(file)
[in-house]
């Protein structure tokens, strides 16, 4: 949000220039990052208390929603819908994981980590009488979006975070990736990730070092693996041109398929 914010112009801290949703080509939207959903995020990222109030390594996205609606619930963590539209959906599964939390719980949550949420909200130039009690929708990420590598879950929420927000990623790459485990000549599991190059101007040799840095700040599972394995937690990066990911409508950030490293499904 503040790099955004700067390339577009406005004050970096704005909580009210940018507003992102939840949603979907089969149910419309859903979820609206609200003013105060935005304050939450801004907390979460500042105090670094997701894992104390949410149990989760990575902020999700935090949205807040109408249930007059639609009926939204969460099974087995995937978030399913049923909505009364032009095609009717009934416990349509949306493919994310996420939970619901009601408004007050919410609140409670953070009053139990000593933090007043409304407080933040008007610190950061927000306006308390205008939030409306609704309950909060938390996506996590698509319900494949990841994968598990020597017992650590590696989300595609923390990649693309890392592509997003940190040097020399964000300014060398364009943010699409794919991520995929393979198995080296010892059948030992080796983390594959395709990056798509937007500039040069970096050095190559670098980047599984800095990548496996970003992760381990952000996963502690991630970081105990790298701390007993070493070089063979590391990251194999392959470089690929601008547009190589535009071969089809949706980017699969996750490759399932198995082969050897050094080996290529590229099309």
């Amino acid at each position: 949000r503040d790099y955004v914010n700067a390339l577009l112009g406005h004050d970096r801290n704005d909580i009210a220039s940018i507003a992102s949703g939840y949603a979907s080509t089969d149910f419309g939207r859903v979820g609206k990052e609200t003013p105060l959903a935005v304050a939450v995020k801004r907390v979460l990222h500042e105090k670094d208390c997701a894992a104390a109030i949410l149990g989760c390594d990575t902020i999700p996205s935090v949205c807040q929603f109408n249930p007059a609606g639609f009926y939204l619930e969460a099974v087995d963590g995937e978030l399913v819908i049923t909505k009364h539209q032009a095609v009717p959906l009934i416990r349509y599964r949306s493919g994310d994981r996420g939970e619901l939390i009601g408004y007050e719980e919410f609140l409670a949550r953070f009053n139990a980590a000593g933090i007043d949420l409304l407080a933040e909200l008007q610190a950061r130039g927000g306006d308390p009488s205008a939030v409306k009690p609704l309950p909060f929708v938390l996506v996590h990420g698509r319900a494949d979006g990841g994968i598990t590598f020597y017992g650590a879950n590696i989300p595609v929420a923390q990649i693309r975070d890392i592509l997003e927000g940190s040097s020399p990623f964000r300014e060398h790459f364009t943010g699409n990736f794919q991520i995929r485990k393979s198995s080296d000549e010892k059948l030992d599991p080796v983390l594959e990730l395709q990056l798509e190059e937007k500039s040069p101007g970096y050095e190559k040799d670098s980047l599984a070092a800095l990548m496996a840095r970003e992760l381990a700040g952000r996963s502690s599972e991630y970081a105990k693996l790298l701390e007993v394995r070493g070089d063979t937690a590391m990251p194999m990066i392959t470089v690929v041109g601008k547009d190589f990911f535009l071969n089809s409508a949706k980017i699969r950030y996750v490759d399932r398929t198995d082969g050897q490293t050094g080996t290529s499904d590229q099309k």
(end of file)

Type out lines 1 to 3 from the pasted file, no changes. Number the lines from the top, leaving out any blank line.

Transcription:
[in-house]
């Protein structure tokens, strides 16, 4: 949000220039990052208390929603819908994981980590009488979006975070990736990730070092693996041109398929 914010112009801290949703080509939207959903995020990222109030390594996205609606619930963590539209959906599964939390719980949550949420909200130039009690929708990420590598879950929420927000990623790459485990000549599991190059101007040799840095700040599972394995937690990066990911409508950030490293499904 503040790099955004700067390339577009406005004050970096704005909580009210940018507003992102939840949603979907089969149910419309859903979820609206609200003013105060935005304050939450801004907390979460500042105090670094997701894992104390949410149990989760990575902020999700935090949205807040109408249930007059639609009926939204969460099974087995995937978030399913049923909505009364032009095609009717009934416990349509949306493919994310996420939970619901009601408004007050919410609140409670953070009053139990000593933090007043409304407080933040008007610190950061927000306006308390205008939030409306609704309950909060938390996506996590698509319900494949990841994968598990020597017992650590590696989300595609923390990649693309890392592509997003940190040097020399964000300014060398364009943010699409794919991520995929393979198995080296010892059948030992080796983390594959395709990056798509937007500039040069970096050095190559670098980047599984800095990548496996970003992760381990952000996963502690991630970081105990790298701390007993070493070089063979590391990251194999392959470089690929601008547009190589535009071969089809949706980017699969996750490759399932198995082969050897050094080996290529590229099309």
């Amino acid at each position: 949000r503040d790099y955004v914010n700067a390339l577009l112009g406005h004050d970096r801290n704005d909580i009210a220039s940018i507003a992102s949703g939840y949603a979907s080509t089969d149910f419309g939207r859903v979820g609206k990052e609200t003013p105060l959903a935005v304050a939450v995020k801004r907390v979460l990222h500042e105090k670094d208390c997701a894992a104390a109030i949410l149990g989760c390594d990575t902020i999700p996205s935090v949205c807040q929603f109408n249930p007059a609606g639609f009926y939204l619930e969460a099974v087995d963590g995937e978030l399913v819908i049923t909505k009364h539209q032009a095609v009717p959906l009934i416990r349509y599964r949306s493919g994310d994981r996420g939970e619901l939390i009601g408004y007050e719980e919410f609140l409670a949550r953070f009053n139990a980590a000593g933090i007043d949420l409304l407080a933040e909200l008007q610190a950061r130039g927000g306006d308390p009488s205008a939030v409306k009690p609704l309950p909060f929708v938390l996506v996590h990420g698509r319900a494949d979006g990841g994968i598990t590598f020597y017992g650590a879950n590696i989300p595609v929420a923390q990649i693309r975070d890392i592509l997003e927000g940190s040097s020399p990623f964000r300014e060398h790459f364009t943010g699409n990736f794919q991520i995929r485990k393979s198995s080296d000549e010892k059948l030992d599991p080796v983390l594959e990730l395709q990056l798509e190059e937007k500039s040069p101007g970096y050095e190559k040799d670098s980047l599984a070092a800095l990548m496996a840095r970003e992760l381990a700040g952000r996963s502690s599972e991630y970081a105990k693996l790298l701390e007993v394995r070493g070089d063979t937690a590391m990251p194999m990066i392959t470089v690929v041109g601008k547009d190589f990911f535009l071969n089809s409508a949706k980017i699969r950030y996750v490759d399932r398929t198995d082969g050897q490293t050094g080996t290529s499904d590229q099309k």